What is The Making of a Manager by Julie Zhuo about? What are the main takeaways of the book?
If you’re new to management or looking to be promoted, The Making of a Manager by Julie Zhuo is the resource you need to get on the fast track to success. Drawing on her experience managing hundreds of employees as a design executive at Facebook, Zhuo gives expert tips on building a team and motivating them to work together
Read below for an overview of Julie Zhuo’s The Making of a Manager.
The Making of a Manager Overview
How do you become a great manager? Solving problems, facilitating meetings, delivering presentations, and issuing directives are all useful skills to have, but they won’t make you great. According to Julie Zhuo, great managers focus on achieving the ultimate goal of all managers: facilitating desirable outcomes by inspiring and coordinating the efforts of others.
In The Making of a Manager, Julie Zhuo explains that great managers motivate people to work toward a shared goal by upholding an inspiring vision, establishing trust, and communicating clear expectations. Drawing on her experience as a design executive—going from working at a small tech startup to managing hundreds of employees at Facebook—Zhuo gives clear guidance on how to build extraordinary teams that produce great outcomes. In this guide, we’ll cover four main elements of Zhuo’s advice:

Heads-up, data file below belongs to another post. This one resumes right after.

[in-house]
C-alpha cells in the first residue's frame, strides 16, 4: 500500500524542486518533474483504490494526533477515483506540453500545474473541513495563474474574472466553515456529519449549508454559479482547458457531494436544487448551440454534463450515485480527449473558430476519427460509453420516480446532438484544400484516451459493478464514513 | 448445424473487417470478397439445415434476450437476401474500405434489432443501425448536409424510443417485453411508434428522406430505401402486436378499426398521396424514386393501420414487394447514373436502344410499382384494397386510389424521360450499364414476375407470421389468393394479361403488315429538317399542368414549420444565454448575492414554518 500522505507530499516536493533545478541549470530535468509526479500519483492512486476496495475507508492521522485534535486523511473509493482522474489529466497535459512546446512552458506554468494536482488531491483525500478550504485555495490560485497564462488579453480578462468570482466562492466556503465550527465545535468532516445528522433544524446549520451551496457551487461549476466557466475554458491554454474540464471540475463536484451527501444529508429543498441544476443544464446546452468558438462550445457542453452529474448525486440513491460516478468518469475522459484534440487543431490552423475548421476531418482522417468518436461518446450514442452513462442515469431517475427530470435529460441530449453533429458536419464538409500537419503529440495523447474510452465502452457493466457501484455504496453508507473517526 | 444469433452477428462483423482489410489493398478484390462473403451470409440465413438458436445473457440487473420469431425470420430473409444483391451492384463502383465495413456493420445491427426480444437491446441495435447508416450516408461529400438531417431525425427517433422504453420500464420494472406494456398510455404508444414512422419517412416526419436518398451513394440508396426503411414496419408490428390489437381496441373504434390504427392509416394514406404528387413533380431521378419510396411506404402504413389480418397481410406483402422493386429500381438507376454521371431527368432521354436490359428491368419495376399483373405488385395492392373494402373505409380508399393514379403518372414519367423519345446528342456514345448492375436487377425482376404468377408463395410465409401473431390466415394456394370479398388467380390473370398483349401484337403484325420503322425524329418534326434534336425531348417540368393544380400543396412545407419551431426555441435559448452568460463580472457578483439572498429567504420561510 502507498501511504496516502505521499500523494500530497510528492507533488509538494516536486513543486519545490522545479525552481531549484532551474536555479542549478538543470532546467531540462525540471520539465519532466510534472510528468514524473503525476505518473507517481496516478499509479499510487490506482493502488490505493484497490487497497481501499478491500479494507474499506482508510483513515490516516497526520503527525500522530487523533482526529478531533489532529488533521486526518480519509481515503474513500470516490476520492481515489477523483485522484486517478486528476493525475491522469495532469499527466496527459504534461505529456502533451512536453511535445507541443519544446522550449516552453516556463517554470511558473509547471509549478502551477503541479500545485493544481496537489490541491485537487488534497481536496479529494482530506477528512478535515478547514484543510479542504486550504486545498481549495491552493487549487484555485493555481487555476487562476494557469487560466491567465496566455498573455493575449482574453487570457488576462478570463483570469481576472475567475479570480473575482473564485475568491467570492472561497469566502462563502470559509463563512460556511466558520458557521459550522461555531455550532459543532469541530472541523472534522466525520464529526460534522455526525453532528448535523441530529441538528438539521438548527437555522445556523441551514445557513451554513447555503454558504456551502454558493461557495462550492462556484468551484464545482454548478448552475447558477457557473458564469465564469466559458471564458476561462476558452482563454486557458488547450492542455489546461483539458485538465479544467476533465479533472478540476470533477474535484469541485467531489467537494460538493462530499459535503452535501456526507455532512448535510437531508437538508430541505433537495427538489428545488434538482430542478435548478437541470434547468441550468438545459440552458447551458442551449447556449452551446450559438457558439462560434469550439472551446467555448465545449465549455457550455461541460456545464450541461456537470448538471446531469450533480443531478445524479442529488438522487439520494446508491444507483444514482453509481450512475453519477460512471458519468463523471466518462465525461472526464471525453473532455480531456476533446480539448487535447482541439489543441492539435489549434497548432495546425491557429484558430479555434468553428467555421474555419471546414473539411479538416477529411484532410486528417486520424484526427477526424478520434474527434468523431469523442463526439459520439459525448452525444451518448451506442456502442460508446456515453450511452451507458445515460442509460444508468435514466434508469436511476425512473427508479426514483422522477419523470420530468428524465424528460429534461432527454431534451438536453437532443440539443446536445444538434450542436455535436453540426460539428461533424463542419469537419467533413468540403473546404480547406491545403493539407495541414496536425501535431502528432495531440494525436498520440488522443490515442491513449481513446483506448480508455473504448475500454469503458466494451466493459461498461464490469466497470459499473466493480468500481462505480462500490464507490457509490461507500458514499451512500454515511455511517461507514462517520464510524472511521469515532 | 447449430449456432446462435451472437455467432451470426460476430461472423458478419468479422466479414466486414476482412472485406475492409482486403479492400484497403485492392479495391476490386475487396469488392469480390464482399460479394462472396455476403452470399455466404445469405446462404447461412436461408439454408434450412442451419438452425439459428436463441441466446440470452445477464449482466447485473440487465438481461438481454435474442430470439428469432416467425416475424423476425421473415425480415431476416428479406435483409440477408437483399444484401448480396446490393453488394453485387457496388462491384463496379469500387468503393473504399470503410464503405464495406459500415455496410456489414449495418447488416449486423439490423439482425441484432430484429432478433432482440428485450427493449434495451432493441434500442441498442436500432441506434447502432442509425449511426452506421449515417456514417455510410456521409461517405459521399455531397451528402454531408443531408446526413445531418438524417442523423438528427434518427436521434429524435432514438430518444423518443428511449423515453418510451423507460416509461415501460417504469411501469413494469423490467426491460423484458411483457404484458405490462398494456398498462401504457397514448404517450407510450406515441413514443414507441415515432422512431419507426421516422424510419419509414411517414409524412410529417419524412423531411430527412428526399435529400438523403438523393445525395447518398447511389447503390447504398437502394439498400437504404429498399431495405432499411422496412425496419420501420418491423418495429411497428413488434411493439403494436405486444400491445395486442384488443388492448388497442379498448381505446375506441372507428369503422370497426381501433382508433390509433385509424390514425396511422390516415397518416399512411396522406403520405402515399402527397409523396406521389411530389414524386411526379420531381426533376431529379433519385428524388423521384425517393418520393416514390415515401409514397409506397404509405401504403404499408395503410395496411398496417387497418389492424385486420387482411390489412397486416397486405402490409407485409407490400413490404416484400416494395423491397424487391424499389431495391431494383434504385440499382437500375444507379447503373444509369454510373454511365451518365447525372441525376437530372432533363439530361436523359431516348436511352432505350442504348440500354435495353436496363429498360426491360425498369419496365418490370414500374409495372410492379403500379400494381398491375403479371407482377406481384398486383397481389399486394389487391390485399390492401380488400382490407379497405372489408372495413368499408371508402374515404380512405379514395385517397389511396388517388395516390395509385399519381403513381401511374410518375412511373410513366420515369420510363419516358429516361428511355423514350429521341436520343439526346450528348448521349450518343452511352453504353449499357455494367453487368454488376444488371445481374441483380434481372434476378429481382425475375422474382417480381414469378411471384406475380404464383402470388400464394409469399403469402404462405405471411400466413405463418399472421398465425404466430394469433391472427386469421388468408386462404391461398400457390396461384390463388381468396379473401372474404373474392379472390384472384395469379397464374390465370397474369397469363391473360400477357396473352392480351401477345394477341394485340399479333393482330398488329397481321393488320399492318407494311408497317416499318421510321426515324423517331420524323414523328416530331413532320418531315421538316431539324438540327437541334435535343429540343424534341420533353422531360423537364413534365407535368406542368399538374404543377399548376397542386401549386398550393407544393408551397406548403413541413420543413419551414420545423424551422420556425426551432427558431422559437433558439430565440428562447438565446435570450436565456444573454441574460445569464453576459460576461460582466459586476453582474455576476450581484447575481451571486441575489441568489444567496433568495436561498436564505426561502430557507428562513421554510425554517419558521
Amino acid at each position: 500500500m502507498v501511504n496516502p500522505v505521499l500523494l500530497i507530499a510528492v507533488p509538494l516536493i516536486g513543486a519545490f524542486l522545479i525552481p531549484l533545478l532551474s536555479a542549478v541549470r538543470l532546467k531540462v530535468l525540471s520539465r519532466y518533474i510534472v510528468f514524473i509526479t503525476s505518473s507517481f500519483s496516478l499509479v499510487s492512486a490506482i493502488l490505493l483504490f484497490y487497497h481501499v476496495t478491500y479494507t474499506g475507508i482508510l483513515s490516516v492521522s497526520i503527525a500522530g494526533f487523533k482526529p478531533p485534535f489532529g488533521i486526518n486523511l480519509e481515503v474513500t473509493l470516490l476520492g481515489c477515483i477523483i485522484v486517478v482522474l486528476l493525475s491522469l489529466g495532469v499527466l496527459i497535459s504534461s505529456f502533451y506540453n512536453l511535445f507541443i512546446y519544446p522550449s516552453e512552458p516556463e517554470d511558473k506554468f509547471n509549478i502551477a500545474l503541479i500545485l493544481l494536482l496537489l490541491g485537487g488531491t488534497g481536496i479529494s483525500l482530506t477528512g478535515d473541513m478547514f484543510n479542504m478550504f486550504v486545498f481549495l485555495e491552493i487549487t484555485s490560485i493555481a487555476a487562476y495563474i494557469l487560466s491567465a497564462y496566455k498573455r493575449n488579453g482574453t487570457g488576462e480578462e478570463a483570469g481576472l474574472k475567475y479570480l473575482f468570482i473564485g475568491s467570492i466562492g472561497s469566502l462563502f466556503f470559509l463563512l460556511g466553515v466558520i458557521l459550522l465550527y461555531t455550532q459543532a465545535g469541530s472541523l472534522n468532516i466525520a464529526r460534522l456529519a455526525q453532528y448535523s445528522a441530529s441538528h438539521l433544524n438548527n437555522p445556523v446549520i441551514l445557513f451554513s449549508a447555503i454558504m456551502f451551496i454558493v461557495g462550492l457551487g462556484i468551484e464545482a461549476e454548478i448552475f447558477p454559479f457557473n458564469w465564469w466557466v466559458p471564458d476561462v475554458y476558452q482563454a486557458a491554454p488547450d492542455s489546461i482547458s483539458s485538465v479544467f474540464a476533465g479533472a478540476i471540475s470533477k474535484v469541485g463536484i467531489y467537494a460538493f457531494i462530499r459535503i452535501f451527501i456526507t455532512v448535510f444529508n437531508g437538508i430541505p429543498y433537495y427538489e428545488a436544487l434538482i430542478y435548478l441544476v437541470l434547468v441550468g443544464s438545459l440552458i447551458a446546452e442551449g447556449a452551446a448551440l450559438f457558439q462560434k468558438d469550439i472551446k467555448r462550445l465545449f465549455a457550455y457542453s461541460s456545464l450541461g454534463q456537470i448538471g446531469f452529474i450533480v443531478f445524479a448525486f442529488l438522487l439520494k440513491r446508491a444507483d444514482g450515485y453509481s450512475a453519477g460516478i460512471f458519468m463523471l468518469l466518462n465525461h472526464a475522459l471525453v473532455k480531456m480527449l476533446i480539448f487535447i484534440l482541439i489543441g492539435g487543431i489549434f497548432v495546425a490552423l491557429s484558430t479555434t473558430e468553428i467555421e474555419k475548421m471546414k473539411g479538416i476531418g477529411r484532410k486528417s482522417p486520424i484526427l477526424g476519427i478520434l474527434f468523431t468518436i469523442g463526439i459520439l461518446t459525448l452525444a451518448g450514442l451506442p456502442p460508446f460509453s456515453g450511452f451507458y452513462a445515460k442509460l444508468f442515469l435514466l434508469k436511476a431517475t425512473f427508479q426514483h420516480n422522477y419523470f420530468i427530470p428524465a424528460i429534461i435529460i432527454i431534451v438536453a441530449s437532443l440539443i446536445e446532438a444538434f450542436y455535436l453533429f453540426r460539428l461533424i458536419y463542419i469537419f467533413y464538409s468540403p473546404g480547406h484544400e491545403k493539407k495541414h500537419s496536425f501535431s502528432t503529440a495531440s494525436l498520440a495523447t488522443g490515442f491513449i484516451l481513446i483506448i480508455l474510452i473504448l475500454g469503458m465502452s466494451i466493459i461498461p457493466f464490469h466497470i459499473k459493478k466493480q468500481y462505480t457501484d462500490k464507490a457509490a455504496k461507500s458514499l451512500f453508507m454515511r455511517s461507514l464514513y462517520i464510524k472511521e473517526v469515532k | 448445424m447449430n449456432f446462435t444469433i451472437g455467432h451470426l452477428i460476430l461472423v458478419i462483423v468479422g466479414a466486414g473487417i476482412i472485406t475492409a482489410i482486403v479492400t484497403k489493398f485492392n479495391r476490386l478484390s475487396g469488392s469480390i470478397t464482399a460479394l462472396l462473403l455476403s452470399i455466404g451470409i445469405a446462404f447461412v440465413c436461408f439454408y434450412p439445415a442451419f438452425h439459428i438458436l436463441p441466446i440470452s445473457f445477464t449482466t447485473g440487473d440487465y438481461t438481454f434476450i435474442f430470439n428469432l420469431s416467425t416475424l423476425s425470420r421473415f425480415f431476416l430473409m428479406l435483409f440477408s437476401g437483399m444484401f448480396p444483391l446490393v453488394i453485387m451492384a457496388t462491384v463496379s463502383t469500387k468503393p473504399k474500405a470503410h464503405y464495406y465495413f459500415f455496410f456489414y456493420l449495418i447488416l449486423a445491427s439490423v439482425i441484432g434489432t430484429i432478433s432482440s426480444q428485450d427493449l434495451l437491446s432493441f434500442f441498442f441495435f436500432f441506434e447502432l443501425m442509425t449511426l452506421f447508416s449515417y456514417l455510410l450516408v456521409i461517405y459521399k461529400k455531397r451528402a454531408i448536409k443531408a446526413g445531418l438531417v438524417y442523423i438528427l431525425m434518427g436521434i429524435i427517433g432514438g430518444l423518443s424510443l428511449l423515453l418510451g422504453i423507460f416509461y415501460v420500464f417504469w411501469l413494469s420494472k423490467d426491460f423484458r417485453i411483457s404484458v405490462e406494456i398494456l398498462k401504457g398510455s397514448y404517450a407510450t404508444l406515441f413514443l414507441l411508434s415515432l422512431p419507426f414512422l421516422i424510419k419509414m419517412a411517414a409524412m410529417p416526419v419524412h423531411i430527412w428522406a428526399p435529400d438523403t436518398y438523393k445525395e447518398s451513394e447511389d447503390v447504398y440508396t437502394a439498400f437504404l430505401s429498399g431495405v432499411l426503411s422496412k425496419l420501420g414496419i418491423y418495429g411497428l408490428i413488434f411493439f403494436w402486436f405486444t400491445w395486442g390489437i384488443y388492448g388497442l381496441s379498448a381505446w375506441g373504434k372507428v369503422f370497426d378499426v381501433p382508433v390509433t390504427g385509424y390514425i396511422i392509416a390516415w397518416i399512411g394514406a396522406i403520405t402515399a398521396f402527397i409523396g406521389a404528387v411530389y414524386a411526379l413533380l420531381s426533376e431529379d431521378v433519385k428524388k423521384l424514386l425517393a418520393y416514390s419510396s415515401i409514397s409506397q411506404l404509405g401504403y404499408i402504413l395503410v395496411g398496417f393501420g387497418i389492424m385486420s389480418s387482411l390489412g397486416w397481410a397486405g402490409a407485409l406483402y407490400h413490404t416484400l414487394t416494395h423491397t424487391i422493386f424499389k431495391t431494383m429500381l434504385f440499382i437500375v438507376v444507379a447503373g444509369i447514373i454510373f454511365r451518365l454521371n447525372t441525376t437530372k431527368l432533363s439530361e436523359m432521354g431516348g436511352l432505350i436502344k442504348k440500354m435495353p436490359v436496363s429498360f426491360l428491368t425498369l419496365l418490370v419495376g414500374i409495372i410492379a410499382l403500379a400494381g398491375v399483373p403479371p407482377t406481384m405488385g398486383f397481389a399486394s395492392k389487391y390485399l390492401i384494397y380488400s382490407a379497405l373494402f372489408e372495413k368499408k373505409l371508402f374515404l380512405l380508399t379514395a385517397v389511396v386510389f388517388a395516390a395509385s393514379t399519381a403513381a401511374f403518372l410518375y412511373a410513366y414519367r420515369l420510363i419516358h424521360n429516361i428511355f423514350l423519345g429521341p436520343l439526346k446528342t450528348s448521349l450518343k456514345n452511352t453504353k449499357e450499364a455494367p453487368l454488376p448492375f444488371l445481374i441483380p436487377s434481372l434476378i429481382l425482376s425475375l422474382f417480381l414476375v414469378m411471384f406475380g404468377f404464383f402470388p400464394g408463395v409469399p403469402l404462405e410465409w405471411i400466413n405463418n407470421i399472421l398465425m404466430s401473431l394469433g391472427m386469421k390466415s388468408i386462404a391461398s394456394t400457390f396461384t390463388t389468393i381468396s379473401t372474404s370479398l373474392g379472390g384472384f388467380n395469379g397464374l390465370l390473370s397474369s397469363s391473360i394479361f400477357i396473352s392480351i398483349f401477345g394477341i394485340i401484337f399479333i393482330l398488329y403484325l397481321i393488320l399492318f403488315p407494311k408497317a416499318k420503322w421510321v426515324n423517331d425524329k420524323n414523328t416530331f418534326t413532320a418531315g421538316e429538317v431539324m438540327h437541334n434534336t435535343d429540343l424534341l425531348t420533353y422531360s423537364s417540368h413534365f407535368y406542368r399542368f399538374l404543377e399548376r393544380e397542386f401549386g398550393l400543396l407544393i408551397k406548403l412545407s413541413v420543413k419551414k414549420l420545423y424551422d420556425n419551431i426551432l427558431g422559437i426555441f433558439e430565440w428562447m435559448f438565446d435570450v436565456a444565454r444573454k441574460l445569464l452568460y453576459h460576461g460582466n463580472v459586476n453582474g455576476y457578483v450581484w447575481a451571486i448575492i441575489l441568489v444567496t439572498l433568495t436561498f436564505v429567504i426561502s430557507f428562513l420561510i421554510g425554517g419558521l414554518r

- Understanding what makes a manager great
- Sharing and reinforcing a powerful vision
- Building and nurturing a team
- Running productive meetings
Understanding What Makes a Manager Great
Contrary to what many people think, being an effective manager entails more than completing a daily checklist of tasks and telling people what to do. In this section, Zhuo explains what management is, and discusses the qualities of a great manager.
The Definition of Management